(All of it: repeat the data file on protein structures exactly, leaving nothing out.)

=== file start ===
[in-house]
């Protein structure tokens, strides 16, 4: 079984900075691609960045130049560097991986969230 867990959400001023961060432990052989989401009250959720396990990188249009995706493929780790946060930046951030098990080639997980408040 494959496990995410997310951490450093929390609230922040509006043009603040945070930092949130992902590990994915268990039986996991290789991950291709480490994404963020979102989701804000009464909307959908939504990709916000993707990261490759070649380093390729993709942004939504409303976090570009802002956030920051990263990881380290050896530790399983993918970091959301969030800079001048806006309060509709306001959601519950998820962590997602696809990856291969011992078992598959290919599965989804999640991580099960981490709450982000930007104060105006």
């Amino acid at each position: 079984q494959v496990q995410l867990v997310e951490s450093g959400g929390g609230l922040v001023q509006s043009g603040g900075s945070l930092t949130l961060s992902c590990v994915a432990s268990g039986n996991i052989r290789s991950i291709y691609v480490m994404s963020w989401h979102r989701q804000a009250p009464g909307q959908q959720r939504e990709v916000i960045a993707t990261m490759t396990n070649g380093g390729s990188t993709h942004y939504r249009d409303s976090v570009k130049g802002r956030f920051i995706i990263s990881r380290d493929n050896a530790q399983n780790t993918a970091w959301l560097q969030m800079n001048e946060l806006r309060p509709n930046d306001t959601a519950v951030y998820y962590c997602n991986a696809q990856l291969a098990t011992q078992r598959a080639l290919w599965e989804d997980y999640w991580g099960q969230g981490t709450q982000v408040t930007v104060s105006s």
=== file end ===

[in-house]
């Protein structure tokens, strides 16, 4: 079984900075691609960045130049560097991986969230 867990959400001023961060432990052989989401009250959720396990990188249009995706493929780790946060930046951030098990080639997980408040 494959496990995410997310951490450093929390609230922040509006043009603040945070930092949130992902590990994915268990039986996991290789991950291709480490994404963020979102989701804000009464909307959908939504990709916000993707990261490759070649380093390729993709942004939504409303976090570009802002956030920051990263990881380290050896530790399983993918970091959301969030800079001048806006309060509709306001959601519950998820962590997602696809990856291969011992078992598959290919599965989804999640991580099960981490709450982000930007104060105006």
């Amino acid at each position: 079984q494959v496990q995410l867990v997310e951490s450093g959400g929390g609230l922040v001023q509006s043009g603040g900075s945070l930092t949130l961060s992902c590990v994915a432990s268990g039986n996991i052989r290789s991950i291709y691609v480490m994404s963020w989401h979102r989701q804000a009250p009464g909307q959908q959720r939504e990709v916000i960045a993707t990261m490759t396990n070649g380093g390729s990188t993709h942004y939504r249009d409303s976090v570009k130049g802002r956030f920051i995706i990263s990881r380290d493929n050896a530790q399983n780790t993918a970091w959301l560097q969030m800079n001048e946060l806006r309060p509709n930046d306001t959601a519950v951030y998820y962590c997602n991986a696809q990856l291969a098990t011992q078992r598959a080639l290919w599965e989804d997980y999640w991580g099960q969230g981490t709450q982000v408040t930007v104060s105006s």